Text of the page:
This morning the 5 a.m. alarm pulled me from the warmth of my dreams. I nudged Hubby awake so he could get up for work. Usually I roll over, pull the comforter up to my chin and stay snuggled in the warmth while pondering my plot.
This morning I did something different–I threw back the covers, forced myself out of bed, and dressed in my workout gear. I grabbed my iPod, laced my shoes and headed out the door for my first day of Couch to 5K training.
Darkness cloaked the neighborhood, but the streetlights lit my path as I walked and jogged my route. After 30 minutes, my house beckoned like a beacon as I wheezed my way home. My chest burned, muscled thrummed, but my heart danced.
I did it.
I shared my morning excitement with a friend, who encouraged me and asked if I felt great. I laughed and told her I felt like I was going to die, but you know what? I do feel great.
I feel great because I did what I said I was going to do instead of taking the easy way…the lazy way.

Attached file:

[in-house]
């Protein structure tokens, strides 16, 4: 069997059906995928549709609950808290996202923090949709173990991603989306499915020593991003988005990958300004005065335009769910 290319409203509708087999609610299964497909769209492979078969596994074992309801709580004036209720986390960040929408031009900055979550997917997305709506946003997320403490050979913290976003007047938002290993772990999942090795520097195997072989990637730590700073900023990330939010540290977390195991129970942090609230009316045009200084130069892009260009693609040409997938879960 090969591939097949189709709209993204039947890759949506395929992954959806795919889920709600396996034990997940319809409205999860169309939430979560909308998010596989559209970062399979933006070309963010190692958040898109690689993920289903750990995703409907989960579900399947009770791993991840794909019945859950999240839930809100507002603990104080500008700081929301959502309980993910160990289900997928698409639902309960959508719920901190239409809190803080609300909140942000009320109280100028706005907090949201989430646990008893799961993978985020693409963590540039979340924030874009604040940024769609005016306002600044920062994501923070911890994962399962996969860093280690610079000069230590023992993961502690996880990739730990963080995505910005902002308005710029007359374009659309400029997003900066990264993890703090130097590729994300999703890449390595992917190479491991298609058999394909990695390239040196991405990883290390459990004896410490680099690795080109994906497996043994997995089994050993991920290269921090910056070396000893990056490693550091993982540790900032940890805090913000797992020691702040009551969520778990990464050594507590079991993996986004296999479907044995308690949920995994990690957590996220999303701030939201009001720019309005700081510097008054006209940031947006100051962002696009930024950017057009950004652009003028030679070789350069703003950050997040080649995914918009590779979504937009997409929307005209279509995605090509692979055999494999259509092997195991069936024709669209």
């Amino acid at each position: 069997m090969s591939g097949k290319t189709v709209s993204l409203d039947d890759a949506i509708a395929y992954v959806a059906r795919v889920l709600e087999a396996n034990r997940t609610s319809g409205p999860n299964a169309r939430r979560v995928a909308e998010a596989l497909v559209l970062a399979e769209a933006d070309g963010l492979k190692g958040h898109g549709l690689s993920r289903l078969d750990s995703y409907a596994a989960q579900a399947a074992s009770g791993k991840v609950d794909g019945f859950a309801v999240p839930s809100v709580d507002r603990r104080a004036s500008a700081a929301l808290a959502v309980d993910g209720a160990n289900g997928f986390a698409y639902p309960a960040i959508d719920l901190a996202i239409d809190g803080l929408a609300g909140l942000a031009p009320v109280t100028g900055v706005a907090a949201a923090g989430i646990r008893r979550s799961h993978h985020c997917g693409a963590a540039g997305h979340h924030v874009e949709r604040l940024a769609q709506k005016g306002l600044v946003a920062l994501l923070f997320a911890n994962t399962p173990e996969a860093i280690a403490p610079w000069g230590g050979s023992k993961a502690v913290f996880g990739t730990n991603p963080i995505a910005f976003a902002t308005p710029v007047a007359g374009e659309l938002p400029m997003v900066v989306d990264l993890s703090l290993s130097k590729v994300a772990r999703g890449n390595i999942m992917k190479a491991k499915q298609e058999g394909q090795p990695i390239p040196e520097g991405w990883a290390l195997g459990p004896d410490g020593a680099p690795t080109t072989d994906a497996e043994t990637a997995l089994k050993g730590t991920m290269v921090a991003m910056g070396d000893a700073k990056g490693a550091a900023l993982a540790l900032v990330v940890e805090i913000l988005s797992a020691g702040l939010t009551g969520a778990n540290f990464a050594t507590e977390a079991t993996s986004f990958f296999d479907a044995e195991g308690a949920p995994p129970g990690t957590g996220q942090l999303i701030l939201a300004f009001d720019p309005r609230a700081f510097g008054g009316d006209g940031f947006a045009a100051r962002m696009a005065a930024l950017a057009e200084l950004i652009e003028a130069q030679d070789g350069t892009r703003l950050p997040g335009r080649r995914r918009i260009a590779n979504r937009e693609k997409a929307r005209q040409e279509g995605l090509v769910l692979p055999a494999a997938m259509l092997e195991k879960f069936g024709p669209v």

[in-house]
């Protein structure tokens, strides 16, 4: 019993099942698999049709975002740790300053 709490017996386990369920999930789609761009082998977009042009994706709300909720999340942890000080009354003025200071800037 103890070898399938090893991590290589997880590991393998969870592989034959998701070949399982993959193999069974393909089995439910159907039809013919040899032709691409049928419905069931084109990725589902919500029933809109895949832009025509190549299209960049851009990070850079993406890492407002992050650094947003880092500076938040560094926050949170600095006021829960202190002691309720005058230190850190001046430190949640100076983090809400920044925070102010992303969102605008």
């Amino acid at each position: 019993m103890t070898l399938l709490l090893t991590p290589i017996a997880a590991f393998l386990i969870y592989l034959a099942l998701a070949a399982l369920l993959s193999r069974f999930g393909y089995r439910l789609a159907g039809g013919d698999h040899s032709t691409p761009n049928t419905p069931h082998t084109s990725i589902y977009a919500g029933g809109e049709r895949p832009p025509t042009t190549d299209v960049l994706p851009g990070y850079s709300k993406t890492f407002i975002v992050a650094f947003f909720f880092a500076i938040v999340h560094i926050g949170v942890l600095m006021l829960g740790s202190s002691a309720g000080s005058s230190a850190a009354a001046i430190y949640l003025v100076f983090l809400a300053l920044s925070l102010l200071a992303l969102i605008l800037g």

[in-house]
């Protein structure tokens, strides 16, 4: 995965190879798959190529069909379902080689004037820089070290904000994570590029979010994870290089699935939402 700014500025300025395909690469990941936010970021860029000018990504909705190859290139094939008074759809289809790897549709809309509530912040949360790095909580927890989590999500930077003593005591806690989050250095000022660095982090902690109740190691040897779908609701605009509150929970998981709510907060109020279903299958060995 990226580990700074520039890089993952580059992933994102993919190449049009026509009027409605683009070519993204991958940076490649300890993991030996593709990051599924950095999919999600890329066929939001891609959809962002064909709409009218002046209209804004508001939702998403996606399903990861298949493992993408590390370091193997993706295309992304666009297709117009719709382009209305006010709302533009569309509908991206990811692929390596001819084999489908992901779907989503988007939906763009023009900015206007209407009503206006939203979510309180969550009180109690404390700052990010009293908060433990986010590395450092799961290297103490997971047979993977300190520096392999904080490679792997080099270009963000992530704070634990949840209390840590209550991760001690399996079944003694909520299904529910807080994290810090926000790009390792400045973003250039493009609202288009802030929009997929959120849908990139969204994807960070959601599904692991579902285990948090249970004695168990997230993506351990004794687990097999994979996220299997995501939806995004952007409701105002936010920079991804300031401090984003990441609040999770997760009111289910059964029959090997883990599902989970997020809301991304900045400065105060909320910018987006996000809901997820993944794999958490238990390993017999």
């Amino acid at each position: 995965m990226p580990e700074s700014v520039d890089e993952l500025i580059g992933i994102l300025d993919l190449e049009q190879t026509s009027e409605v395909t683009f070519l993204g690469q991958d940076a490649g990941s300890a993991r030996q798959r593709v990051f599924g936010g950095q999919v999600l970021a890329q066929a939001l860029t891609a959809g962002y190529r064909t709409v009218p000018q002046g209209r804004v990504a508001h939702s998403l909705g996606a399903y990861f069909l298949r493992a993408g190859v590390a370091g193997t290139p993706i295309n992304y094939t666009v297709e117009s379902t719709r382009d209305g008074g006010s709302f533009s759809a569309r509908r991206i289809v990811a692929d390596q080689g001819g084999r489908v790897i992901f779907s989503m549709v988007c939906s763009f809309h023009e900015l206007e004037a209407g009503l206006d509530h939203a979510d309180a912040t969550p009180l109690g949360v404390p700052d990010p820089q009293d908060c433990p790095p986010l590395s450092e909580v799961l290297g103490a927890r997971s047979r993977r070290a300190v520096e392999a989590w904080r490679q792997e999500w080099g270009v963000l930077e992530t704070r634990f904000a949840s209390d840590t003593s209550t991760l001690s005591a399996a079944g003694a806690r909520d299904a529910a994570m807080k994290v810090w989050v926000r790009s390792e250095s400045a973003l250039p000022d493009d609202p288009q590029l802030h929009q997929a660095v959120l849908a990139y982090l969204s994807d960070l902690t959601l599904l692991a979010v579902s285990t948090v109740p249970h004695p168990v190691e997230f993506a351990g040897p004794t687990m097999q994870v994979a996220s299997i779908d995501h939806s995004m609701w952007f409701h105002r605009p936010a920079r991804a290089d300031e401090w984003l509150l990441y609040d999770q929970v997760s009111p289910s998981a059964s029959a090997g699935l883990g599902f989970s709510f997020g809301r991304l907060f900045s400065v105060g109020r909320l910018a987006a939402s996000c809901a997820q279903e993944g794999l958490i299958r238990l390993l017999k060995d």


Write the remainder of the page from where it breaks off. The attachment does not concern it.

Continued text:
I feel great because I started my day being marveled by the beauty of God’s handiwork–the night sky smudged by the dawn.
If this is the runner’s high that my friend mentioned, then yes, I have a runner’s high.
In the New Testament, Paul had a runner’s high. I’m not sure if he was an athlete, but he likened self-discipline and living the life of a Christian to a runner.
1 Corinthians 9:24-27 NIV reads: Do you not know that in a race all runners run, but only one gets the prize? Run in such a way as to get the prize. Everyone who competes in the games goes into strict training. They do it to get a crown that will not last, but we do it to get a crown that will last forever. Therefore I do not run like someone running aimlessly; I do not fight like a boxer beating the air. No, I strike a blow to my body and make it my slave so that after I have preached to others, I myself will not be disqualified for the prize.
As Christians, we need focus. We need to keep our eye on the prize–our eternal crown in Heaven. By keeping our eyes fixed on Jesus, He will be the one at the finish line cheering us on.
My friend mentioned a high she feels after running. I understood what she meant because I returned home feeling great for going through with my first day of Couch to 5K. But as a Christian, spending time in the Word, fellowshipping with other Christians, and keeping my spiritual self-discipline in line with God’s leading, I’ll experience a spiritual runner’s high that will keep me going no matter how pitted my path may become.
Your turn: Do you walk or run on a regular basis? What tips would you have for a beginning runner? What are your thoughts regarding Paul’s comparison of a Christian to a runner?